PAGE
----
Tax Tips for the Last Minute Filer
Apr 09, 2013 09:28AM
● By tina
With less than a week before the April 15 filing deadline, there's still time and no need to panic
Written by Barrett Stutzman, Tax Supervisor
We’re now less than a week from the April 15th individual income tax filing deadline. If you’ve yet to file there’s no need to panic just yet. We’re here to help. Use these last minute tips and tricks; you’ll be glad you did.
1.) Take advantage of the IRA contribution deduction.
Taxpayers have until April 15th, 2013 to make an IRA contribution and elect to claim the deduction on their 2012 tax returns.
2.) File electronically and avoid worrying about the dreaded postmark date.
Avoid last-minute trips to the post office and the risk of your return getting lost in the mail. Additionally it saves time and money. If you have a refund coming, e-filing is the fastest way to get it.
3.) Keep records of charitable activity.
Cash donations to charities may seem obvious but you can also deduct things like mileage driving from charity to charity or expenses related to singing in your local church choir.
4.) Avoid obvious audit red flags.
Increased 1099 reporting rules and improved technology at the IRS have made it easier than ever for problems on your tax return to stand out. It’s also easy to compare you against taxpayers in your bracket. So if you earn $50,000 to $100,000 annually and claim to give $20,000 a year to charity, you can expect an audit since the "average contribution" in this income bracket is just $2,600. In addition, one of the most abused and misunderstood deductions surrounds writing off the costs of a home office. The IRS requires the space to be used exclusively and solely for business purposes so don’t risk embellishment.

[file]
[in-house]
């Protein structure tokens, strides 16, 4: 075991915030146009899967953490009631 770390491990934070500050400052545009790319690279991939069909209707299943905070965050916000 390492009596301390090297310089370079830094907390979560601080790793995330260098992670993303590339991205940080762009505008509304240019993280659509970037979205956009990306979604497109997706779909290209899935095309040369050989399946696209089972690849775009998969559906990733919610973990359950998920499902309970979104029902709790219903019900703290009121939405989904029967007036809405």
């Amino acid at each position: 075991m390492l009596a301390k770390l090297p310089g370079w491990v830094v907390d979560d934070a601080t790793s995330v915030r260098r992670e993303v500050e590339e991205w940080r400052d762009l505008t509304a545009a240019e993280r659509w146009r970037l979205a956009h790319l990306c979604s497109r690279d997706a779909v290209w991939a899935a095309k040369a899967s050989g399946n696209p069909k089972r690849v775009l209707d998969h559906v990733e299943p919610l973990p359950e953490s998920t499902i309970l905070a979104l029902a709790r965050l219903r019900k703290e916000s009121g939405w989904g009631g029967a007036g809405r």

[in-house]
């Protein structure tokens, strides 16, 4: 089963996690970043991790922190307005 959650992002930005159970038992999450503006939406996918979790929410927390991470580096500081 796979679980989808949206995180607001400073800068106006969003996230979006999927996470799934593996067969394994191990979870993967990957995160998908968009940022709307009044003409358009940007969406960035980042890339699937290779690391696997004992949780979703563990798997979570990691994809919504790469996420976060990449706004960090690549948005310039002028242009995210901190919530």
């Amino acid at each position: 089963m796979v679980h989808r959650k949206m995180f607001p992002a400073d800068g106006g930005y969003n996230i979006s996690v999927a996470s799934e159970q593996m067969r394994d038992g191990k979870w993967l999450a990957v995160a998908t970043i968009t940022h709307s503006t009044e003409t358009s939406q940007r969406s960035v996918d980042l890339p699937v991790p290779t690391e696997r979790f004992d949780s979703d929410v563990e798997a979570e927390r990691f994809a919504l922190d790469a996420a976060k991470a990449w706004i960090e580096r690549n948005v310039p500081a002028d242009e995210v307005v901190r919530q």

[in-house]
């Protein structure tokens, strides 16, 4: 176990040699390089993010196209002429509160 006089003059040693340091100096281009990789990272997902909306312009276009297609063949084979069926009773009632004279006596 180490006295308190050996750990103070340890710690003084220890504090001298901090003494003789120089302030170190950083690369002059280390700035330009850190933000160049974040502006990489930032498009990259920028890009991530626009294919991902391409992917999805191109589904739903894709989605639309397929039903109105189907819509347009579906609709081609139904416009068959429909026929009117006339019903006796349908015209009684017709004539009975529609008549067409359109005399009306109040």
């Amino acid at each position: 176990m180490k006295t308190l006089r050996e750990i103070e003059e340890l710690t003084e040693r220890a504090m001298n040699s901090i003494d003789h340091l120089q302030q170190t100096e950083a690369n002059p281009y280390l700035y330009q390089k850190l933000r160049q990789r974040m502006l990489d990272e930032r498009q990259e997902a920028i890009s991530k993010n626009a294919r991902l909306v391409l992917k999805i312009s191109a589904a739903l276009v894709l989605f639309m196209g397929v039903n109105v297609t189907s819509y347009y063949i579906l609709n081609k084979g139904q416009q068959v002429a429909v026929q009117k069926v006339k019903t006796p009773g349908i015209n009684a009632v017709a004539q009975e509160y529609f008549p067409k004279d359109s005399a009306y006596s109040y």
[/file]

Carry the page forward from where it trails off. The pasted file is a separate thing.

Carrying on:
5.) Make sure your children’s returns get filed.
If your dependents received a W-2 during the year, a separate tax return should be filed. However, that doesn’t mean you can’t still claim them as a dependent on your return, they just need to specify this when filing their own 1040.
Additionally, if your children received investment income in their name during the tax year, you should familiarize yourself with the “kiddie tax” rules. Generally when a child who is under 18, or a full-time student under age 24, had greater than $1,900 in investment income AND a tax rate lower than their parents’, investment income will be taxed at the parents’ rate.
6.) Ask for an extension.
The IRS offers an automatic six-month extension of time to file your 1040 if you can’t have it ready by April 15th. However this is only an extension of time to file your return, not pay any liability. If at the time of the extension, your withholding and estimated payments do not meet the lesser of 90% of current year tax liability, or 110% of last year’s tax liability, the difference should be paid in order to avoid penalties.
If the reason for your extension is simply because you don’t have the money to pay at this time, there are options for you too. The IRS offers payment plans but interest rates are generally higher than those you may be able to get on a small loan from a bank or even credit card company. Choosing one of these alternatives may be less expensive in the long run.
7.) Hire a tax professional.
If all this sounds like too much to handle, it may be worth talking to a tax professional. If you’re looking for assistance with your individual or business income tax return, Thomas Stephen & Company is a full service accounting firm with offices in Dallas and Southlake. Our accountants and advisors have established a reputation for providing clients timely, insightful advice and a better understanding of their businesses across a broad spectrum of industries. For more information, contact our professionals in one of the offices below.
Susan Todd: (817) 552-3100
Barrett Stutzman: (214)253-2059
Thomas Stephen: (214)824-2640